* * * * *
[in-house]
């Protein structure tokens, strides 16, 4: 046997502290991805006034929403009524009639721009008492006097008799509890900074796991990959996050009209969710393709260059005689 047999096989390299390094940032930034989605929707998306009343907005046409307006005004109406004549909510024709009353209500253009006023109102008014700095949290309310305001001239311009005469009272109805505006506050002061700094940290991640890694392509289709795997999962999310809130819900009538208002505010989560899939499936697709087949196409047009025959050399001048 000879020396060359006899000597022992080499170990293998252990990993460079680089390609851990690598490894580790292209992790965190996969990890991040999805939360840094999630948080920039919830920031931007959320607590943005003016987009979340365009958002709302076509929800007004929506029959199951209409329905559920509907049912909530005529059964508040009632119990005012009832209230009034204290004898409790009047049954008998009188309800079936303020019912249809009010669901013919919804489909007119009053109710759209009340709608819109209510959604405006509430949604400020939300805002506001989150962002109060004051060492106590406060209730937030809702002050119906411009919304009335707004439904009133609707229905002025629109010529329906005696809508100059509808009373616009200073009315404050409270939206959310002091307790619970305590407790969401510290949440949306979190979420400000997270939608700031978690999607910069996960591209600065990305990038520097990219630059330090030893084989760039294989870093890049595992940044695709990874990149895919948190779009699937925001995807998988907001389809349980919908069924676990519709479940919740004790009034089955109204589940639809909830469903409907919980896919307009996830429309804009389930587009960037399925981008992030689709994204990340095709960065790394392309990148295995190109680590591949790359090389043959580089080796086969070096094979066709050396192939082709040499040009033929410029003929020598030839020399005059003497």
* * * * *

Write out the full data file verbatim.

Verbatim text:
[in-house]
């Protein structure tokens, strides 16, 4: 046997502290991805006034929403009524009639721009008492006097008799509890900074796991990959996050009209969710393709260059005689 047999096989390299390094940032930034989605929707998306009343907005046409307006005004109406004549909510024709009353209500253009006023109102008014700095949290309310305001001239311009005469009272109805505006506050002061700094940290991640890694392509289709795997999962999310809130819900009538208002505010989560899939499936697709087949196409047009025959050399001048 000879020396060359006899000597022992080499170990293998252990990993460079680089390609851990690598490894580790292209992790965190996969990890991040999805939360840094999630948080920039919830920031931007959320607590943005003016987009979340365009958002709302076509929800007004929506029959199951209409329905559920509907049912909530005529059964508040009632119990005012009832209230009034204290004898409790009047049954008998009188309800079936303020019912249809009010669901013919919804489909007119009053109710759209009340709608819109209510959604405006509430949604400020939300805002506001989150962002109060004051060492106590406060209730937030809702002050119906411009919304009335707004439904009133609707229905002025629109010529329906005696809508100059509808009373616009200073009315404050409270939206959310002091307790619970305590407790969401510290949440949306979190979420400000997270939608700031978690999607910069996960591209600065990305990038520097990219630059330090030893084989760039294989870093890049595992940044695709990874990149895919948190779009699937925001995807998988907001389809349980919908069924676990519709479940919740004790009034089955109204589940639809909830469903409907919980896919307009996830429309804009389930587009960037399925981008992030689709994204990340095709960065790394392309990148295995190109680590591949790359090389043959580089080796086969070096094979066709050396192939082709040499040009033929410029003929020598030839020399005059003497």